Bilal Fadl, a popular satirical columnist, said the ministry is mimicking “big sister Saudi Arabia,” adding, “can we be so demanding from the sheiks in the Interior Ministry and ask them to postpone their campaign to defend [Islam] … and start with implementing religious laws that fight corruption?”
An Egyptian blogger who goes by the pseudonym “Kalb Baladi” (Stray Dog) warned, “once we start going down the slippery slope of religious fascism, Egypt will become another Afghanistan in no time.”
But the campaign appeared to have backers among the public. One woman who called into a popular talk show, Al-Qahira Al-Yom (Cairo Today), said fast-breakers were “looking for trouble” and should be jailed.
Television talk shows and soap operas produced especially for Ramadan have sparked their own debates.
State television and private channels owned by businessmen close to the government flooded the airwaves with new programs that liberally discussed taboo subjects like extramarital relationships, polygamy, divorce and sex education. Most featured stylish female hosts and often veered into titillation.
Ramadan is supposed to be a time of piety and religious reflection. Open talk of sex on TV is frowned upon throughout the year — but it’s outright shocking during the holy month, when Muslims believe Islam’s holy book, the Quran, was first revealed to the Prophet Muhammad.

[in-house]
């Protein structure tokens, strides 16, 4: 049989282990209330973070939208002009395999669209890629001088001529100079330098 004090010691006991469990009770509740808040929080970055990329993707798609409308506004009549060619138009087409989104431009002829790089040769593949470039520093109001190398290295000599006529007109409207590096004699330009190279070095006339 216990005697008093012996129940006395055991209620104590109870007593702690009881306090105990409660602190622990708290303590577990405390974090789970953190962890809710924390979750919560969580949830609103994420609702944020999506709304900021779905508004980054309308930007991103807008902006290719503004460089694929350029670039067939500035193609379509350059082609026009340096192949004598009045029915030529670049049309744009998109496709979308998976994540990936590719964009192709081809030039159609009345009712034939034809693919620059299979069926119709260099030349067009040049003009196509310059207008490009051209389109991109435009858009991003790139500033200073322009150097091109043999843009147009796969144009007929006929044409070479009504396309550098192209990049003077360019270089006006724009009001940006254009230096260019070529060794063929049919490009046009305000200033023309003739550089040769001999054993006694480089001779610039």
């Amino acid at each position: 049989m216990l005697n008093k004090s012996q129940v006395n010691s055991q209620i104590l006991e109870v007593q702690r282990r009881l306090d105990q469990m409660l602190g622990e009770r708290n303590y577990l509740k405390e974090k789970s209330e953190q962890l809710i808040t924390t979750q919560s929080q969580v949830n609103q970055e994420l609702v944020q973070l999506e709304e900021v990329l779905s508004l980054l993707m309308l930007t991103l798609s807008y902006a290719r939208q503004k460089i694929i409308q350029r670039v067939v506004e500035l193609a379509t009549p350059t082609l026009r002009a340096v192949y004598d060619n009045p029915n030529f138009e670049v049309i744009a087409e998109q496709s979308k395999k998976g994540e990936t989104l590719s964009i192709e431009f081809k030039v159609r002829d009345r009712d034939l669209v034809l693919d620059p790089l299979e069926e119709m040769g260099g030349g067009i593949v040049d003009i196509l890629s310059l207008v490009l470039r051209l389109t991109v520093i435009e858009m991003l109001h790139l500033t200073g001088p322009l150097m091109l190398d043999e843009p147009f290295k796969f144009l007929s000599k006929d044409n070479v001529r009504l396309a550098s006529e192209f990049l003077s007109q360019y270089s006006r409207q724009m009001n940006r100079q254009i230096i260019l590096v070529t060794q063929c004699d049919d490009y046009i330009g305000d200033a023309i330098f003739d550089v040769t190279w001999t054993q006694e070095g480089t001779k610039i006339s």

Gehad Auda, a political analyst and member of the ruling party, said the government was intentionally trying to challenge religious extremists by opening the doors to more daring topics on TV.
“There is a new television logic, not only with images, but also through dialogue … [of] breaking taboos surrounding many issues” to raise social awareness, Auda said.
In one episode of a talk show called “The Daring One,” the host — a famous female film director with a penchant for short skirts — kept pressing her actress guest about what she and her boyfriend liked to do when they’re alone.
On the same show, another actress confessed she once had an abortion — which is illegal in Egypt and strictly forbidden by Islamic law. A male guest admitted to extramarital affairs.
The barrage of provocative shows has unleashed heavy criticism.
“We should boycott all this absurdity and obscenity and read the Quran,” Mahmoud Ashour, an official with al-Azhar, the highest institution of Sunni learning in the Muslim world, told a gathering.
Columnist Ahmed Gamal Badawi wrote in the liberal opposition daily Al-Wafd that the government policy to “besiege” Islamists with “obscenity” would backfire and only add “millions to their ranks.”
Wael Abdel Fattah, a producer of one of the new talk shows but also a government critic, said the conflicting messages of arresting fast-breakers while challenging religious sensitivities just show the state’s determination to impose its power on all sides.
The state “is now dressing up in fashion, wearing a suit and tie, talking elegantly, showing pretty pictures but it is still very much in control … it all fits the traditional tools of oppression,” he said.